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The Journal Gazette

  • Photo by EJ Hersom Rachel Salemink of Fort Wayne earned five medals in wheelchair track races at the Warrior Games.

  • Salemink

Sunday, August 06, 2017 1:00 am

Warrior-like effort

City reservist excels at event for hurt, wounded

AUBREE REICHEL | The Journal Gazette

Staff Sgt. Rachel Salemink joined the Army Reserves at age 17, straight out of Churubusco High School in 1999.

“At 17, I'll be honest, it was for college money,” Salemink, 36, said. “As time has gone on, I've loved my job and I've loved serving my country, and I can do it part-time. I deployed in 2005 but being able to come back here to Fort Wayne ... is amazing.

“This community really rallies around their veterans and the service members. I don't go out in my uniform often but when I do and people thank me, I'm humbled by their sincerity.”

Fast forward 18 years since her reservist career began, Salemink is now a Human Resource Specialist with the U.S. Army Reserve and she was able to represent the U.S. Army at the 2017 Department of Defense Warrior Games in Chicago.

The games took place June 30-July 8, and it was the first time the games were held outside a military installation. Participants, consisting of wounded, ill and injured service members, from the United States competed for their respective branch split between Army, Marine Corps, Navy/Coast Guard, Air Force and Special Operations Command and against members of the Australian and British military.

Salemink earned silver medals in the 100-, 200-, 800- and 1,500- and bronze in the 400-meter races in wheelchair track races.

“I had the time of my life,” Salemink said. “I can't put into words how amazing the experience was. I thought it would be good competition but more than the competition, it was more about the family of all of us coming together and just cheering each other on.”

In 2015, Salemink suffered a torn labrum in her hip sustained while mobilized at Fort Bliss, Texas, that, despite intense physical therapy, eventually required surgery.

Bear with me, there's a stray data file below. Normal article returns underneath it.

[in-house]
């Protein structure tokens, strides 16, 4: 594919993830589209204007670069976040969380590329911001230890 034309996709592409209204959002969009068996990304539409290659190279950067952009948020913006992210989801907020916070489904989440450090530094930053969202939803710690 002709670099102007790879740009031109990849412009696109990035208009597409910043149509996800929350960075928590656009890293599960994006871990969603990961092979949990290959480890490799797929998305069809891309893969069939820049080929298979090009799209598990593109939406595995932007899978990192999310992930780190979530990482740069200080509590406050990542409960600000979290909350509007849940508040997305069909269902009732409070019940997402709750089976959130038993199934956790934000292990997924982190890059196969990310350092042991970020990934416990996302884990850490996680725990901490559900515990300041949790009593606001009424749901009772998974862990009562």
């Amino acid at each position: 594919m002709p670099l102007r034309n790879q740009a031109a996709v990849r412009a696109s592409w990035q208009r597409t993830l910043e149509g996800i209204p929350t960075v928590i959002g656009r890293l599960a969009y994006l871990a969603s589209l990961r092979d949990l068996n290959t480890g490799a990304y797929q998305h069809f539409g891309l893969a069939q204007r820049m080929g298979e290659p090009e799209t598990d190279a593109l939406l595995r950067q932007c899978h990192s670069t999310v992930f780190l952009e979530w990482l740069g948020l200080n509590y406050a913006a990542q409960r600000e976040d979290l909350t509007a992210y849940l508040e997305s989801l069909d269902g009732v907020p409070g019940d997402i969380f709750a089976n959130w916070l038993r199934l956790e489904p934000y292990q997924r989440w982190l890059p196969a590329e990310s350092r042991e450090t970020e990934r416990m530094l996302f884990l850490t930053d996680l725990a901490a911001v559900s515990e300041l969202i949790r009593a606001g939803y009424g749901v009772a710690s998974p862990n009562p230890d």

She received her surgery in 2016 at Fort Bliss, where the 2016 group of Warrior Games hopefuls were attempting to qualify for the national event.

The surgery meant Salemink was unable to resume her normal level of physical activity, which included running. She is able to walk but to compete in the track events at the Warrior Games, she used a racing wheelchair. She also was slated to compete in the cycling and swimming events but fell and broke her hand during the cycling event and was unable to compete in swimming.

“Before my (hip) injury, I ran and did CrossFit,” she said. “I had never picked up a bow and arrow and I had never fired an air rifle, but I picked up both those things and really excelled. I didn't make the team for those but it was still a lot of fun.

“I had never gotten into a wheelchair before, and to be able to push it was truly amazing. I have a racing wheelchair so I'm able to practice.”

The Warrior Games began in 2010 and was first overseen by the U.S. Olympic Committee. The Department of Defense took it over in 2015.

The next step is the Invictus Games, an international competition started by Prince Harry in 2014. The teams already have been chosen for this year's event in Toronto in September, but 2018 in Australia is still an option.

“You have all your scores and times from Warrior Games,” she said, “and you get your numbers out to the representatives and compete in other events during the selection process between October and April. I'm going to try and do anything I can. It's not just Invictus. I'm not able to be a Paralympian because my injury isn't great enough, which is fine. But these are ways I can go and show my skills.”

areichel@jg.net